Or you can just spend some time in sports Internet comment sections to get a richer flavor on the color of misbehavior…

Or you can do neither and simply conduct your own personal sports fan poll on athletes and bankruptcy, and tally how many times “Mark” and “Bernie” come up despite 30 million combined reasons to remember them.

Finally, the human empathy and privileges received by Brunell and Kosar may have also extended beyond media coverage. Despite being released by the Saints, 40-years old, and unemployed at the time of his bankruptcy, Brunell was still able to receive a tw0-year contract with the New York Jets. Shortly after news of Kosar’s bankruptcy broke, he was then signed as a consultant with his old team, The Cleveland Browns.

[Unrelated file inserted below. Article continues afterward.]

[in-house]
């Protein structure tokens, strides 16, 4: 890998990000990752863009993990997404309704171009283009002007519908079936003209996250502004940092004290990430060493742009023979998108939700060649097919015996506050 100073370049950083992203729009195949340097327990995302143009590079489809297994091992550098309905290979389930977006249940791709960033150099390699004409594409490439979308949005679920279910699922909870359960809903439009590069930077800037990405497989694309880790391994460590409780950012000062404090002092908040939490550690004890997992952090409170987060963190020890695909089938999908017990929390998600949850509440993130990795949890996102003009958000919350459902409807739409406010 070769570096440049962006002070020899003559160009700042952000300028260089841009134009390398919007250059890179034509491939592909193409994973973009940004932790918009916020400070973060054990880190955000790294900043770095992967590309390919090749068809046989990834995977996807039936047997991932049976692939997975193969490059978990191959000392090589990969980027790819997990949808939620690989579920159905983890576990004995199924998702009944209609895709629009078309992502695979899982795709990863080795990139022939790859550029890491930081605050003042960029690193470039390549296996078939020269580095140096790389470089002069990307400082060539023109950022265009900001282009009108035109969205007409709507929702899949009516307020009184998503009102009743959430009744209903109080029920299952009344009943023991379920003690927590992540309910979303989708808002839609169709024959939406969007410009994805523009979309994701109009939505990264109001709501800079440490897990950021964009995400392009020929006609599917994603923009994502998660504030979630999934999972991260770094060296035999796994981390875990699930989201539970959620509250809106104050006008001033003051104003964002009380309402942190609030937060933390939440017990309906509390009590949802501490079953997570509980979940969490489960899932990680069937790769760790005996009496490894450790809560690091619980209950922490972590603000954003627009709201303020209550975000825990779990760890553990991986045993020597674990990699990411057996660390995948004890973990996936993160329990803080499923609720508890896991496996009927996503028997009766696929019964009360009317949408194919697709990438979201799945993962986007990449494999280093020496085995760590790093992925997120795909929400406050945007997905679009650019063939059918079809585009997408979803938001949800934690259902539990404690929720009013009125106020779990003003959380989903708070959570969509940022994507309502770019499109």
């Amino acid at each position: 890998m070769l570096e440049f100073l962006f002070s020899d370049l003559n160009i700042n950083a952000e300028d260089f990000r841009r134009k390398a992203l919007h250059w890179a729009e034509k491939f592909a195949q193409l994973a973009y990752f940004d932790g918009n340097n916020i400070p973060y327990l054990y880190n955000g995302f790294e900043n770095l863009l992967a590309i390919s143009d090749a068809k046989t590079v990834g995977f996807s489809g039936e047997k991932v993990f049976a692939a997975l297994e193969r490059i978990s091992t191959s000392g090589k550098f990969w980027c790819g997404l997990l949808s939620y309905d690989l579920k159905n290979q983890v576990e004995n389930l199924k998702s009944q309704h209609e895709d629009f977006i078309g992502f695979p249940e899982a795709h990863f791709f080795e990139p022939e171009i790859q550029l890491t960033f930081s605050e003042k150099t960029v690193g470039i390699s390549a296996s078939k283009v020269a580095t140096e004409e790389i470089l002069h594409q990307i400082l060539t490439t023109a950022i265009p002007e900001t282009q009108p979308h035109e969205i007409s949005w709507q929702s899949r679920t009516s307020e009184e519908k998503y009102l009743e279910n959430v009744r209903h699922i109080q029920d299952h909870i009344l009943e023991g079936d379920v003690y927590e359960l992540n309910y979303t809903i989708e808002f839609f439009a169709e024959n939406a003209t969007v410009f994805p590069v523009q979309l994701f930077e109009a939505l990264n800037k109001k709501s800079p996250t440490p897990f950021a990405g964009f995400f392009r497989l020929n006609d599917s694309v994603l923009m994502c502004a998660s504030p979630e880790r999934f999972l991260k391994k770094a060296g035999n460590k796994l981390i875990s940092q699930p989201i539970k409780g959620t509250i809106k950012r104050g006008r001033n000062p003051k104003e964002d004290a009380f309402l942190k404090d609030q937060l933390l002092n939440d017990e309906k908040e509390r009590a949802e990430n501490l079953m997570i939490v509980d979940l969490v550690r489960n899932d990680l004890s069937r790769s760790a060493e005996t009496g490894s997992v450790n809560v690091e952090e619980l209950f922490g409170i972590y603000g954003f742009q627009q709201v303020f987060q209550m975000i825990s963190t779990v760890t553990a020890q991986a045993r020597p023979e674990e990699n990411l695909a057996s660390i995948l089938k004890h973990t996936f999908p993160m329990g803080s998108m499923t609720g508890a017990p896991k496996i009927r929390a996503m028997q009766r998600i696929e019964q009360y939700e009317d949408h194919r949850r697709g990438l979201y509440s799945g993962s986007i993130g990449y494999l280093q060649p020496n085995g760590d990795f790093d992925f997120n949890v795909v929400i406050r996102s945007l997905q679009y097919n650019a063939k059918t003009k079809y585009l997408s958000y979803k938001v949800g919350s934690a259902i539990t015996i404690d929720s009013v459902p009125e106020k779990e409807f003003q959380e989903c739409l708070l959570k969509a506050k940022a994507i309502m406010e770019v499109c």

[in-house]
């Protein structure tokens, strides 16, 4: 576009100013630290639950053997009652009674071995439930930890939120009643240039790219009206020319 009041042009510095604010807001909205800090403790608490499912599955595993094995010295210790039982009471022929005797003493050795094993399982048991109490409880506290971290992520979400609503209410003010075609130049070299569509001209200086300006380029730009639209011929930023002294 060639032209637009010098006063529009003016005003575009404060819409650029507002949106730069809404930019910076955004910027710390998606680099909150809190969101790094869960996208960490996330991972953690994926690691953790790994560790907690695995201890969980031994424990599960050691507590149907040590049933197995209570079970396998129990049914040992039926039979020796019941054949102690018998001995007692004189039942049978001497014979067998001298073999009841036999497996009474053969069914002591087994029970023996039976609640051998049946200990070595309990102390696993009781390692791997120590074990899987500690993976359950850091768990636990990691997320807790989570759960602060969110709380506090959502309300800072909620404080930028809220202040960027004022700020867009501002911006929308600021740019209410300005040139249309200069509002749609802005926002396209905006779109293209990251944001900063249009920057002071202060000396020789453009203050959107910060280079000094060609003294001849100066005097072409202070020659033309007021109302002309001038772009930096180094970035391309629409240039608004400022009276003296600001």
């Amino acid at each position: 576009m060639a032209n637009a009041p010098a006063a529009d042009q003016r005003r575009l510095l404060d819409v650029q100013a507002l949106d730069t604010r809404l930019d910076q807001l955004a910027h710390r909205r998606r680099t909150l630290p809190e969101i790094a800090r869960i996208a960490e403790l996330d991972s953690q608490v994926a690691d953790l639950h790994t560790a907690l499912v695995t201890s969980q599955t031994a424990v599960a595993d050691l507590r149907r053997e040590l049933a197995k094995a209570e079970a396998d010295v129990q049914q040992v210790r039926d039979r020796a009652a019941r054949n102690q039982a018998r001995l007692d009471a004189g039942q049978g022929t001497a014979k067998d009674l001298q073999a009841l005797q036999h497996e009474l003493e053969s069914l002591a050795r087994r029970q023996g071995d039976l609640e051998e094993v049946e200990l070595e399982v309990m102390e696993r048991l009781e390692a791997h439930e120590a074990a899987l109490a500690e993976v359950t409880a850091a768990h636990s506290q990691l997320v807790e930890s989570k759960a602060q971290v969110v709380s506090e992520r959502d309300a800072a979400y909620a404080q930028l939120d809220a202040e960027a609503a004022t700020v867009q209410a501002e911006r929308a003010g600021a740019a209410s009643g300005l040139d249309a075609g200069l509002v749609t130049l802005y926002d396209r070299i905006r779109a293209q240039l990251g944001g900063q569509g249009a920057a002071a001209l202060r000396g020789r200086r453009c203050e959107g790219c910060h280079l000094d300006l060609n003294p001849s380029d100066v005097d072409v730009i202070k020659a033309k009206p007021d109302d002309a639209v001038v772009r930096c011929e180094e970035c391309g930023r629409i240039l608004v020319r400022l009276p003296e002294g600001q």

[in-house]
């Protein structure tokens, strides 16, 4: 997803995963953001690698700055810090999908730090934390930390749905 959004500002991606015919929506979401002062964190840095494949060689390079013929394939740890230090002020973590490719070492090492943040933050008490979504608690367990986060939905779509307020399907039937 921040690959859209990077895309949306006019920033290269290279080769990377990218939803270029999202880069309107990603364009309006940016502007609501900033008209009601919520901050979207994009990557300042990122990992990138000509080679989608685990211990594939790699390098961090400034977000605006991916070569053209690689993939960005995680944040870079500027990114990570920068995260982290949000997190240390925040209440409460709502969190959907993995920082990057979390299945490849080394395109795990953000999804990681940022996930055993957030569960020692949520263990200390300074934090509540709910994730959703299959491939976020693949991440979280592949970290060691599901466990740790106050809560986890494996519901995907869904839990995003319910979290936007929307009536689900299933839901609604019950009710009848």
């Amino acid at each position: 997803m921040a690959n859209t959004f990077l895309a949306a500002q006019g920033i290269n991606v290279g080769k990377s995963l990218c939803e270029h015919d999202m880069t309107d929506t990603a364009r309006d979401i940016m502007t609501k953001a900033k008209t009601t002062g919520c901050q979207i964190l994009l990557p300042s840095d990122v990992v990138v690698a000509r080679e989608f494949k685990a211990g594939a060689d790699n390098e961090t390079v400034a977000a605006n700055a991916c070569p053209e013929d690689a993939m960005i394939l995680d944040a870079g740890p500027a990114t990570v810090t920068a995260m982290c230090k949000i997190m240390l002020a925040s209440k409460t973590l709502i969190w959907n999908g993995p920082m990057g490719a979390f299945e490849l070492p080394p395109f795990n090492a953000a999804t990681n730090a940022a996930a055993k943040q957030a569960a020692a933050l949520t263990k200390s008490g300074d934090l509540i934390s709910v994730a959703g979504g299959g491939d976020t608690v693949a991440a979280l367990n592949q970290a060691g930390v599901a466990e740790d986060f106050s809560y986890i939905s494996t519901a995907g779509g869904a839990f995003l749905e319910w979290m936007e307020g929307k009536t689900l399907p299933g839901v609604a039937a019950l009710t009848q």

As it stands, Sapp’s current NFL Network announcer contract ends in August, and early indications are that it will not be renewed.

2 Responses to Bankrupt: Warren Sapp Not Reported Like Bernie Kosar and Mark Brunell

  1. CDF says:

    Yeah, the AP and their like-minded ilk aren’t sources of info I tend to look for. I’m glad I keep my distance from anything media-driven and the ESPiNners message board was the place I actually heard about Sapp’s finances…go figure! As for Brunell and Kosar…SMH!

  2. Simon says:

    This is a great article. Racial insight is often hard to come by because a lot of it is also subconscious, but we need to bring it to our conscious attention.